Rocket Ryding ready to bring the speed
Alpine Skiing

Rocket Ryding ready to bring the speed

21 February 2018 / 05:55

You'd better keep an eye on skier Dave Ryding. The Rocket is determined to turn on the afterburners and storm his way into the medal mix in PyeongChang.

Unlike the sport of skeleton – seemingly the nation's adopted winter sport – Great Britain have not been able to slide in on the action when it comes to alpine skiing. 

No British Olympic medal in the history of the Games with Gina Hawthorn's fourth in the Grenoble 1968 Olympic slalom the best result.

But Ryding is a man on a mission, determined to demonstrate in Thursday's slalom race that we can compete with the great skiing nations. 

In January 2017 he equalled Great Britain's best-ever World Cup finish when he won slalom silver on the famous Kitzbuhel course, matching Konrad Bartelski's second place in the downhill in 1981.

The 31-year-old ended the 2016-2017 season ranked eighth in the world and then almost started the new one with a historic win, leading after the first run in Levi before crashing out.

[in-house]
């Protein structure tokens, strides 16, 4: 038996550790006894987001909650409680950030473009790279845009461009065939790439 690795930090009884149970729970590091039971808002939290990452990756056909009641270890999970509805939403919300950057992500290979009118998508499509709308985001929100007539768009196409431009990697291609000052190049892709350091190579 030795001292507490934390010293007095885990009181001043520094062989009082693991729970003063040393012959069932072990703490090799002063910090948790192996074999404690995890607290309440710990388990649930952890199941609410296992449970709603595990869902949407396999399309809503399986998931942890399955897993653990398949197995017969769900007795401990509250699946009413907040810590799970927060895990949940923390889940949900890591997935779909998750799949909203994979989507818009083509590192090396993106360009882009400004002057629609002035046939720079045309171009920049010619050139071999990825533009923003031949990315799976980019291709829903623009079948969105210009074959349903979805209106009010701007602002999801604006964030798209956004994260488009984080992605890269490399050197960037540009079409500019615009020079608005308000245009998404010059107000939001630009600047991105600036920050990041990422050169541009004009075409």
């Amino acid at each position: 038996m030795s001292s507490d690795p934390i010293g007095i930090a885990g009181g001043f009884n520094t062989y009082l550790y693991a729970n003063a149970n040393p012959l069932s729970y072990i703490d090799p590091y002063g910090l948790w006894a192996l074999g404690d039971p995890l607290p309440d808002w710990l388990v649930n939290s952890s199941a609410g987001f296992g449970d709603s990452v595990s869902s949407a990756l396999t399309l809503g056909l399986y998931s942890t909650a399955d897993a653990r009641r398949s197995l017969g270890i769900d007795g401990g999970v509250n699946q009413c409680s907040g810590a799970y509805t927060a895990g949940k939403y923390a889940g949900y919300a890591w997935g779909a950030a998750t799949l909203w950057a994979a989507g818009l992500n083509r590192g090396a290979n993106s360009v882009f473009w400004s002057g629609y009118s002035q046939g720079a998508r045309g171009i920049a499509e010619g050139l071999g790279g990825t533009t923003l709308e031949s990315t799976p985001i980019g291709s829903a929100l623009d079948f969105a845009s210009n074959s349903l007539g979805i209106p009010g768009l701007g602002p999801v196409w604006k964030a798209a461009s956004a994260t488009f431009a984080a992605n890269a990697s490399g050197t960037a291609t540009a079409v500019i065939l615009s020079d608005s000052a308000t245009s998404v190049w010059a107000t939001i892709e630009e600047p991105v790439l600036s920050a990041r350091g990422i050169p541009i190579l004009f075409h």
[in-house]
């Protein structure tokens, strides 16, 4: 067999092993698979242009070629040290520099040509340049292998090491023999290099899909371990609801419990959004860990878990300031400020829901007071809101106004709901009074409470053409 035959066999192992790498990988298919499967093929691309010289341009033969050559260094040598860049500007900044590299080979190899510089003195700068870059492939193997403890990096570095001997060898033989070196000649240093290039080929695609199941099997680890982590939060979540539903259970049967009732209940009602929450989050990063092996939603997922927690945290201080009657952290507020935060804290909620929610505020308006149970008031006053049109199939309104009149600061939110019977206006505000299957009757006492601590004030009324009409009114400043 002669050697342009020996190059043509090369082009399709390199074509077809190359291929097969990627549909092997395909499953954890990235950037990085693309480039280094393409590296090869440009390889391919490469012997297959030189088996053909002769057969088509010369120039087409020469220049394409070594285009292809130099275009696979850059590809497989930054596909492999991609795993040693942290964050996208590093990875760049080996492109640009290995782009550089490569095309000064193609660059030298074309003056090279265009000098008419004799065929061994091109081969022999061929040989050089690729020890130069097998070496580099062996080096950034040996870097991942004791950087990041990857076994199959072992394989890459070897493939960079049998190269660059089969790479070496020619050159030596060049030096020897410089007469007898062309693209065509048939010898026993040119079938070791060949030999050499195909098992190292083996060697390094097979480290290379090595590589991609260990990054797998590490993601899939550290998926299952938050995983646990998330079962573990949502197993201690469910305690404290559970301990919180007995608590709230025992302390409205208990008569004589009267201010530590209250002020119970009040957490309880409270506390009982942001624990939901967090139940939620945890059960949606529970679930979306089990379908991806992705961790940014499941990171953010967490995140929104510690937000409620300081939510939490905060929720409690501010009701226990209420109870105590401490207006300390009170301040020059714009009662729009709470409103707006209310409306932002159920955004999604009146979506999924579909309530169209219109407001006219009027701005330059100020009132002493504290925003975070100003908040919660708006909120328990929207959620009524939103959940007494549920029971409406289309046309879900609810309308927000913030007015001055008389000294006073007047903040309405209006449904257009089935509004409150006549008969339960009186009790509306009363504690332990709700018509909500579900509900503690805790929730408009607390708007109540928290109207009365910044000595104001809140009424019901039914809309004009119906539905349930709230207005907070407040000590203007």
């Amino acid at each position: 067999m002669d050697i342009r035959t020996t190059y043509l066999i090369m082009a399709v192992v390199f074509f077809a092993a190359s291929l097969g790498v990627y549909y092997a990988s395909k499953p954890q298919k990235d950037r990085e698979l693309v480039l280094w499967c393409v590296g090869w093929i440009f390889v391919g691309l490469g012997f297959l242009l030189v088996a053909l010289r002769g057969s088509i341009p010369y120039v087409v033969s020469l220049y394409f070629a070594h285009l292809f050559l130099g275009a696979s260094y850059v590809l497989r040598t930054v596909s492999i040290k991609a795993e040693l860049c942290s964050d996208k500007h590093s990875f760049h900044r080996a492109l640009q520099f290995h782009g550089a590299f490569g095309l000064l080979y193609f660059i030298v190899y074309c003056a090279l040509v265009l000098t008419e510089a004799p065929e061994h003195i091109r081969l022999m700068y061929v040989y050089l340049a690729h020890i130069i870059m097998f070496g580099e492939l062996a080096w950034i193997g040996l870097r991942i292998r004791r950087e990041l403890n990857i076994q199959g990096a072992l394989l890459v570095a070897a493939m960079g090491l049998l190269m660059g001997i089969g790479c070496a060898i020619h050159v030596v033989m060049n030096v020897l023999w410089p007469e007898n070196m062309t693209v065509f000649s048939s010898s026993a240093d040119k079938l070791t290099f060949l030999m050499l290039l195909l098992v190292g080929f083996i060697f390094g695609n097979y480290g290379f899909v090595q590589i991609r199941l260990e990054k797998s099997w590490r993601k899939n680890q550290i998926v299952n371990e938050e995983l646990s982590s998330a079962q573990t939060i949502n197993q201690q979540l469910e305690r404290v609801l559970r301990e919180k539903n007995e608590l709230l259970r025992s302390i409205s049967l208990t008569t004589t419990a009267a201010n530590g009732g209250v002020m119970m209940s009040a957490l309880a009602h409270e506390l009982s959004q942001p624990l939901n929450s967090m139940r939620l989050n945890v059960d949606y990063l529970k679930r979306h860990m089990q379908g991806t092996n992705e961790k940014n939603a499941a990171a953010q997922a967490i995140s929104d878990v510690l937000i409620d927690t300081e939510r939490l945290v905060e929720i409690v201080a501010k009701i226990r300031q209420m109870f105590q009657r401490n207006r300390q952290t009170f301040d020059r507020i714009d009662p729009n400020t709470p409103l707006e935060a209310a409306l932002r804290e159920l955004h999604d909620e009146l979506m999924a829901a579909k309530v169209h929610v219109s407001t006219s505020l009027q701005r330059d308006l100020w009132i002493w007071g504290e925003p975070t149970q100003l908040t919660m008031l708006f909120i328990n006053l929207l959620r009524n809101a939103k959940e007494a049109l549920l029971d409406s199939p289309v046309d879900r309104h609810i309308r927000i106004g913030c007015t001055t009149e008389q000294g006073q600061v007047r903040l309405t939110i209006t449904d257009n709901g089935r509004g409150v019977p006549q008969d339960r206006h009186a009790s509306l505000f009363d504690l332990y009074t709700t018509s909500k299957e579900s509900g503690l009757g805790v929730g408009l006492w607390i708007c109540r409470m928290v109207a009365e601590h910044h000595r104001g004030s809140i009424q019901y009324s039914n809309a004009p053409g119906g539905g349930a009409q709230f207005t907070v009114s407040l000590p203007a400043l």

“On my day I can be as fast as anyone and it’s about trying to bring that more consistently to every race,” said Ryding, who learnt to ski on the dry slopes in Pendle, Lancashire. 

“I’ve just got to go out there and believe and attack, that’s the main thing. If you pull out what you’ve got then you’ll do alright, if you don’t you’ll get whooped.

“I’ve not had a podium this year, I’ve been really close. I’ve been leading and fallen and won second runs but I’ve not got two runs together yet.

“It’s been a battle of a season but I’m still in the fight and I’ve been mixing it with the good guys.”

It is consistency – or a lack of it – which has plagued three-time Olympian Ryding this season though - five top-ten finishes masking the mistakes that have crept into his opening runs and left him playing catch up on his rivals. 

Earlier this season he beat the best in the business to clock the fastest time on the second run in Kitzbuhel – however a poor first run meant he only finished in ninth. 

“I know I can do it but my confidence has been knocked each race this year by making mistakes so I’ve just got to keep believing in myself and putting what I’ve got out there and eventually my time will hopefully come,” he added.

“It’s very much internal, I try and stay away from the hype or whatever anyone else is saying because I know myself, where I’m at, I know what I need to work on and I know exactly how I’m feeling in my skiing.

“I try not to get caught up in the moment. I know if I don’t bring my best skiing I won’t be in the medals because it’s so tight. I have to focus on what I need to do and if I get a medal then I’ll tell you what it feels like.”

Sportsbeat 2018